Sharing his love of car reconstruction with the next generation, retired Scripps cardiologist Allen “Skip” Johnson is overseeing a project to build a 1915 Model T Ford Speedster with a handful of Evans School fourth- and fifth-graders. Most notably, his grandson Theo.
The group started the project — just for fun — earlier this year. Thus far, they’ve taken the car apart piece by piece, examined each part to see which ones worked and which needed to be replaced, sanded the frame down, tested paint colors and more. The car is being worked on and stored in the La Jolla garage of Theo’s friend, Abhi Kamdar.
“When we first got the car, it was totally put together,” Theo explained. “We took it apart to see what was working — and a lot was not working. Like, a lot. So we’re back to stage one and starting to put it back together. It’s a good learning experience and it’s been really fun. When we are finally done, it will be such a great reward.”
Young Theo shares his grandfather’s enthusiasm for working on cars, which started when Johnson was barely younger than his grandson is now.
As Johnson explained, he contracted polio when he was 7 years old in the epidemic of 1948, and was confined to a hospital bed with 200 other patients in southern Indiana. “While we were lying there, doctors gave us models to make, specifically of old cars,” he told La Jolla Light. “So then, I wanted books to read about how to make a Model T Ford, and I read about Henry Ford and how the assembly lines worked and how this car was a model of genius.”
Carnivorously reading about the car, he developed the knowledge of how to drive and restore one.
“When I got out and could walk and talk, my family was thrilled and asked me how I wanted to celebrate. I told them I wanted to find and buy one of these cars,” he continued. “We found one in the back-country in some barn, pulled it out and fussed with it for a bit until we got the ignition to work. We put oil in it, gas in it, water in the radiator, checked everything out and cranked it up. We got it to work.”
But then, they realized no one knew how to drive it. So at just 7-years-old, Johnson drove the car home. “That got me started and I haven’t stopped,” he said. “This (Model T Ford Speedster) is the 14th car I’ve restored.”
As to why he wanted to bring his grandson and some friends into the process, he said: “In this digital age, I don’t want my grandson walking around with a phone in front of his face, so …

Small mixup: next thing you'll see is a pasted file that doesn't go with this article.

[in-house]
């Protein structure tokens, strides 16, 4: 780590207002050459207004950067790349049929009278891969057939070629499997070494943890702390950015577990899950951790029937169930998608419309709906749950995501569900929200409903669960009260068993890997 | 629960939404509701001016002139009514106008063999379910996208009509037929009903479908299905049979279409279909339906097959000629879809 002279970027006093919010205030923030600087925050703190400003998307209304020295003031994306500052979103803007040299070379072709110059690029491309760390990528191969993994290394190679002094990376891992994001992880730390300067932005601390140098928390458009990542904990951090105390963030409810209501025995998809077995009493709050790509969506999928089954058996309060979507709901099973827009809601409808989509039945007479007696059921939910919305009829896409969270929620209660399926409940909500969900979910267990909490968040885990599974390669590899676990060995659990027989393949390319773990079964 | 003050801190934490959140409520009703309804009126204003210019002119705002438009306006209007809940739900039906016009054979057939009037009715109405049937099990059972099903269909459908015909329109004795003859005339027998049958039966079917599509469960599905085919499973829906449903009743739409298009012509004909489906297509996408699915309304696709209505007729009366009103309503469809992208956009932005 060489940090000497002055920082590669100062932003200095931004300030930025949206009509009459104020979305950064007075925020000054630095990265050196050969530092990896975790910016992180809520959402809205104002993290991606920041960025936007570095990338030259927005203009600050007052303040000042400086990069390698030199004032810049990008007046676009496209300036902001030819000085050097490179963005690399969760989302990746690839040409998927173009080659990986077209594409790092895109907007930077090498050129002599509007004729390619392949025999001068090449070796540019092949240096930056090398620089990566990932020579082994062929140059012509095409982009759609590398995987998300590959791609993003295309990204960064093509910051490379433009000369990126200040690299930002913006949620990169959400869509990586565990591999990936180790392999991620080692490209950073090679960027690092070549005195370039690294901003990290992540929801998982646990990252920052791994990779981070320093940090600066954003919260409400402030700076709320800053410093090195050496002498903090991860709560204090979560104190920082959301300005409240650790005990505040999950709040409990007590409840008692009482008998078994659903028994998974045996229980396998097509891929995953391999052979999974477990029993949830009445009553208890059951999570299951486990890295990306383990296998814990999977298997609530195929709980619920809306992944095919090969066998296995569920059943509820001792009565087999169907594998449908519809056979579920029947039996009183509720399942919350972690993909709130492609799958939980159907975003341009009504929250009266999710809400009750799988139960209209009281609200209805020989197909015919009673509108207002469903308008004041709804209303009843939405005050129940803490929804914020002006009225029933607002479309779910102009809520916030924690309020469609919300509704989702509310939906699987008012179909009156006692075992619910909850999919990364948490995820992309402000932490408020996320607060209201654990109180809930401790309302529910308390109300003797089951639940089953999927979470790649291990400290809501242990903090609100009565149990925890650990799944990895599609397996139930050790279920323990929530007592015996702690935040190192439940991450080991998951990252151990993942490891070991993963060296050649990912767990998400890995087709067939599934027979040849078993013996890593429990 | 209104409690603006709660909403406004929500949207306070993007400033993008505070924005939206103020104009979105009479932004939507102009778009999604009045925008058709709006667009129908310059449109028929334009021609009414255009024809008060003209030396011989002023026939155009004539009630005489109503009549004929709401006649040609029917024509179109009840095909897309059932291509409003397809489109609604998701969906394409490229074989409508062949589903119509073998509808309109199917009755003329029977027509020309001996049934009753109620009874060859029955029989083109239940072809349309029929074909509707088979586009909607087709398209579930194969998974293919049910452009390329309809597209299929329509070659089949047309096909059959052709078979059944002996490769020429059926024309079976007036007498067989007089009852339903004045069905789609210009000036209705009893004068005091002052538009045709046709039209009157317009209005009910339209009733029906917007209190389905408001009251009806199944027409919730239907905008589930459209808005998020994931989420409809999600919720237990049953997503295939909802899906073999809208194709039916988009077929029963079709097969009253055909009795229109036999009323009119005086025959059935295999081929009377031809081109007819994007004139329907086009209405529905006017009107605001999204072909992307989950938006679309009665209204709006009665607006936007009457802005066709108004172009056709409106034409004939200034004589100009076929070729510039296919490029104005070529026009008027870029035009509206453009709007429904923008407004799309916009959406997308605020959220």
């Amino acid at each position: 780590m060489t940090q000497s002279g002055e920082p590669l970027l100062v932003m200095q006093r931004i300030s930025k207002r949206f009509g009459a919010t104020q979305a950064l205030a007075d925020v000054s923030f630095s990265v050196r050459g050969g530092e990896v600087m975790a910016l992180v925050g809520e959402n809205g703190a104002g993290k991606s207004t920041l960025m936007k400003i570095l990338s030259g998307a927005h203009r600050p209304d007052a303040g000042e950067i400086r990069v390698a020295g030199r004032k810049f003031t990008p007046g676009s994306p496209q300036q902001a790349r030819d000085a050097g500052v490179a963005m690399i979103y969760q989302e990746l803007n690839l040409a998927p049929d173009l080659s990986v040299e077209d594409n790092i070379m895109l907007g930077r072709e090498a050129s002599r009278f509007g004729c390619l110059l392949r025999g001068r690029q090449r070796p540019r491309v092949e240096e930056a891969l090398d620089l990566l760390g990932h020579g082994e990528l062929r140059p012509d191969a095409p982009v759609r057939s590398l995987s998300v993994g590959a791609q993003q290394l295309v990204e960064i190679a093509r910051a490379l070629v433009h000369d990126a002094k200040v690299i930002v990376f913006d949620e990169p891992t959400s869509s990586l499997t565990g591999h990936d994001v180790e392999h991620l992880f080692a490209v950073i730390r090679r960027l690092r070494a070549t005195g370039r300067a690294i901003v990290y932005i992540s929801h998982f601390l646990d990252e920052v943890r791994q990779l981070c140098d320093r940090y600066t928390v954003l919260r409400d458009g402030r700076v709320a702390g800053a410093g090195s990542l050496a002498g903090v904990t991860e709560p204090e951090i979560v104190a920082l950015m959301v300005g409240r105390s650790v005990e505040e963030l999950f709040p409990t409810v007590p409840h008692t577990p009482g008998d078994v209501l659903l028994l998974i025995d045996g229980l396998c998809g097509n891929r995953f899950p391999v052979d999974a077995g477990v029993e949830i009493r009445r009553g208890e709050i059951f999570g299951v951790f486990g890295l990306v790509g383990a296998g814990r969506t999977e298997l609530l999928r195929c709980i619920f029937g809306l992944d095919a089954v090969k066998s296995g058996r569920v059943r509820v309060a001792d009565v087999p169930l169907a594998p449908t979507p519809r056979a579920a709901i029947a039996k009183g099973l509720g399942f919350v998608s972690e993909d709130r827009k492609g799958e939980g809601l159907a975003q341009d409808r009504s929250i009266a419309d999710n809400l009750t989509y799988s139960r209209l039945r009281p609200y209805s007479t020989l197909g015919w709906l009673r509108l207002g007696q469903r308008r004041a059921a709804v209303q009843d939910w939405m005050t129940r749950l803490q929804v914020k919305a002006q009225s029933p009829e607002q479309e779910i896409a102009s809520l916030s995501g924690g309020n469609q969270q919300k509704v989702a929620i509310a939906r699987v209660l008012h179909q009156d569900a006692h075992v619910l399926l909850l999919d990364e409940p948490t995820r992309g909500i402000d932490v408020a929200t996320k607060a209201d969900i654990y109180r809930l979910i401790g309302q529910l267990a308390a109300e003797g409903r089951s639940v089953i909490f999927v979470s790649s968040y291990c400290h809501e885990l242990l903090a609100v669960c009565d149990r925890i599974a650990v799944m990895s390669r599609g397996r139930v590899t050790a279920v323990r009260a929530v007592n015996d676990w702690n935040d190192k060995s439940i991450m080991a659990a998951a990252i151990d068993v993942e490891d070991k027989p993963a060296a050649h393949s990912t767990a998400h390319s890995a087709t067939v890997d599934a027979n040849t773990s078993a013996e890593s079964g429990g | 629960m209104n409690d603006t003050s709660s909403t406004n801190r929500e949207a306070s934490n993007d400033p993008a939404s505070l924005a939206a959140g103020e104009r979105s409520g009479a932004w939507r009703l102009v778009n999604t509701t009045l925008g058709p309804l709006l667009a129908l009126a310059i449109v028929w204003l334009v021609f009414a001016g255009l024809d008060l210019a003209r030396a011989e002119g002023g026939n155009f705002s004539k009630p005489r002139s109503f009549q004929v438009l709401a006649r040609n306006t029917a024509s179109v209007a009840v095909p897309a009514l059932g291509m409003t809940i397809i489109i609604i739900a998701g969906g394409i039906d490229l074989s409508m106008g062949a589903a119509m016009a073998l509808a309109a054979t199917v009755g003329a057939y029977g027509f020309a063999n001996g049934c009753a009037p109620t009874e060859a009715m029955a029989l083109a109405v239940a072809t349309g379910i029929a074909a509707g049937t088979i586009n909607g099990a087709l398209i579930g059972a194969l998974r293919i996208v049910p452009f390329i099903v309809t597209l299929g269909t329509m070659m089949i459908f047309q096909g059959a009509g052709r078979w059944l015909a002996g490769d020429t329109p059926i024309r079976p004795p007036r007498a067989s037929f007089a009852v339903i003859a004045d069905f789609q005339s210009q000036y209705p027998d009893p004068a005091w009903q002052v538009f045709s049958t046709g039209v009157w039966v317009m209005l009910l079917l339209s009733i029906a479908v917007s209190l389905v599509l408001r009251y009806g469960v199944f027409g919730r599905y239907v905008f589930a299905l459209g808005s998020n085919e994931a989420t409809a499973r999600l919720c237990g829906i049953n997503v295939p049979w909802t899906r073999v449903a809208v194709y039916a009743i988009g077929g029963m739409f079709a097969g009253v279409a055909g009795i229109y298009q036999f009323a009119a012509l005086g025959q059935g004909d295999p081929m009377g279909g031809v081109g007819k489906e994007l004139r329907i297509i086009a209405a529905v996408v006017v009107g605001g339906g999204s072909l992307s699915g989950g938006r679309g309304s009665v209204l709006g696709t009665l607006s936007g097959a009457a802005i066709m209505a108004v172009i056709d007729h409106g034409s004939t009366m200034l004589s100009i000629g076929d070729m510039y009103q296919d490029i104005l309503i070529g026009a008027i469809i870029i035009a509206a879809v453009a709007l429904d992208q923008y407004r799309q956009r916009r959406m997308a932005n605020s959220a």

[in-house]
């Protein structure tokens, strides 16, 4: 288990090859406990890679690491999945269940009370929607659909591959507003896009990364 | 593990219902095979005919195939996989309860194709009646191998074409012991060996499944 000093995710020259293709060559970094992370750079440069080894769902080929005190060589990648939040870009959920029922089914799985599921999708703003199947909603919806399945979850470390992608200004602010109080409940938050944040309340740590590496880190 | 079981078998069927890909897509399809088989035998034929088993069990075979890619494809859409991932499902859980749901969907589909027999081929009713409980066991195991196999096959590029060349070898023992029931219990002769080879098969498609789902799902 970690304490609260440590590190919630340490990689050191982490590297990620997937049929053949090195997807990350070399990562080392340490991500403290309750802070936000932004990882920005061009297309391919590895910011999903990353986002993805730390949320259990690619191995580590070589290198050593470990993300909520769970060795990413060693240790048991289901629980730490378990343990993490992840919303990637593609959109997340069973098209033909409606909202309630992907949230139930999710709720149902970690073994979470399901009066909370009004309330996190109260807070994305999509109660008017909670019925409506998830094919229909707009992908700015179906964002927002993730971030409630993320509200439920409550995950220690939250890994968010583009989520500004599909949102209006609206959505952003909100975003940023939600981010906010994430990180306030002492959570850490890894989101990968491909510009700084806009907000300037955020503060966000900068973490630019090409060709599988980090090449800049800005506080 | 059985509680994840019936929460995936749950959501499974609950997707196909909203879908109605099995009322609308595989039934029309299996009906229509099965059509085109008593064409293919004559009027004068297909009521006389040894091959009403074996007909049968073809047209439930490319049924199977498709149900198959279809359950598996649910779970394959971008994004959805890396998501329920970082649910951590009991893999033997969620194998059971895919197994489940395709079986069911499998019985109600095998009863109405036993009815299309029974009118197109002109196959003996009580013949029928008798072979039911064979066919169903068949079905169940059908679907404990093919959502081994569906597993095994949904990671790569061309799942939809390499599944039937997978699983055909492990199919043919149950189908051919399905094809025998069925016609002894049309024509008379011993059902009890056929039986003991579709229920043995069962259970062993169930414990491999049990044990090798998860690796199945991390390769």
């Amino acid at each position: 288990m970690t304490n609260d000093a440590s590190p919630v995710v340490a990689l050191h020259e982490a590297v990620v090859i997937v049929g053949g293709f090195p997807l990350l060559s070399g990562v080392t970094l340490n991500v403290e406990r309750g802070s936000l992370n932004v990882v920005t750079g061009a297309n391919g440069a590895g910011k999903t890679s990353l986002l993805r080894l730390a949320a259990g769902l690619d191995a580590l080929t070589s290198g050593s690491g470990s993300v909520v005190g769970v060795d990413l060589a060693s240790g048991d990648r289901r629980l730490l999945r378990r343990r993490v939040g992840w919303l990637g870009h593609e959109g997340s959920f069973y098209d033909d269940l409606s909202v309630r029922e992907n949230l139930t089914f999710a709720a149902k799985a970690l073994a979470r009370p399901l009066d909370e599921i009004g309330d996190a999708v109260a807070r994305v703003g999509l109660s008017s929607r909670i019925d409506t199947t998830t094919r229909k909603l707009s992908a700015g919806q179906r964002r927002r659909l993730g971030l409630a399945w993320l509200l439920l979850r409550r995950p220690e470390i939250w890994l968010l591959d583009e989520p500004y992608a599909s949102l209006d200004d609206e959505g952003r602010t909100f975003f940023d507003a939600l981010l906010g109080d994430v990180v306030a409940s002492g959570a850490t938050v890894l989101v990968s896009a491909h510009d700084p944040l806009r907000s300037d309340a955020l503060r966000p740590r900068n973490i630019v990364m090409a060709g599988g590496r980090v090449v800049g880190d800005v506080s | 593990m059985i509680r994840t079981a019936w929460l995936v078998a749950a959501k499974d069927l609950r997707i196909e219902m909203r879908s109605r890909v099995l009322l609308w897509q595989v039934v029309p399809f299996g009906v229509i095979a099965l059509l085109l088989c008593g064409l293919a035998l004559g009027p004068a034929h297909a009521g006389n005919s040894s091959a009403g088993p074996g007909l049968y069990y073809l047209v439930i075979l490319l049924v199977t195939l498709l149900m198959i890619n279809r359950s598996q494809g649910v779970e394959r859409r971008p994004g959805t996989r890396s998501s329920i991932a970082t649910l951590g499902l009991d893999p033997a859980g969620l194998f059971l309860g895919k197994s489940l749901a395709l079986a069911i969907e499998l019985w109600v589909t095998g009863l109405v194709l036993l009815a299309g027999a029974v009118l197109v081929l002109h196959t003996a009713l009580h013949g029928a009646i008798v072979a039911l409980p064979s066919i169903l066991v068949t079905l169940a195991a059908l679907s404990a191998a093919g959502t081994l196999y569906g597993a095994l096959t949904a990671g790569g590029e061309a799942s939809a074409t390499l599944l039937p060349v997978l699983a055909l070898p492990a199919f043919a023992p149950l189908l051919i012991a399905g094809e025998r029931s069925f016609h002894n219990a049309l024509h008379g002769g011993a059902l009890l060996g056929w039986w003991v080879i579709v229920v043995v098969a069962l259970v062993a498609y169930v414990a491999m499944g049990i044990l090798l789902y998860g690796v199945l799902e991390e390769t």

“Be careful to not knock it off those jack stands” he calls out to the boys at work who are sanding the car’s frame to ready it for painting.
Meeting in the Kamdar’s house on Friday and Sunday afternoons, the rotating group of students hope to have it completed next spring. “They fought for the tools and the chance to do something hands-on,” Johnson said of his apprentices. “They are pretty enthused about it and are really looking forward to painting it. Once we get the body assembled and on its wheels, we will place the engine in it. They’re really looking forward to that.”
The only challenge, he said, is the children’s short attention span. As if on cue, the boys begin throwing sheets of worn sandpaper at each other, staining their hands, hair and shirts with the dust.
In the coming weeks, the replacement parts will be inventoried so students can be sure they have everything they need to start reassembling the vehicle. Johnson said there were 15 million Model T Fords made, so pieces are available as needed. But in this project, there were more parts needed than Abhi expected.
“I thought we would just need to fine tune a couple of things, but half the pieces didn’t work,” he laughed. “I thought this project was going to be way easier. But I’ve really liked it so far. I never really thought about cars or how they work very much … but now, especially when I look at old-time cars, I really want to see how they work, which I get to do with this project.”
The guidance from Dr. Johnson has been invaluable. Fellow car-builder Clyde Kates said: “He does a really great job teaching us all about the parts and how to assemble everything. I didn’t have any interest in cars before, but I like riding in old cars that are different, so I thought it would be cool to make one.”
Along the way, there have been a few bumps in the road, but these were turned into lessons. “Sometimes when something doesn’t fit right, it can spring out and fly across the room,” said Imran Mahmud. “It’s pretty funny, and I like that we can make mistakes and learn from them.”
And while there are still a few more months to go before the car is complete, the boys are already grateful for the experience — especially Theo. “Working with my grandfather has been really fun because we get time together and I gain some of his knowledge.”
Smiling, Johnson added: “It’s fantastic sharing this experience with my grandson, but I know and like all the kids. For me, it’s all about passing down a piece of history to the next generation, and if I don’t teach them, who will?”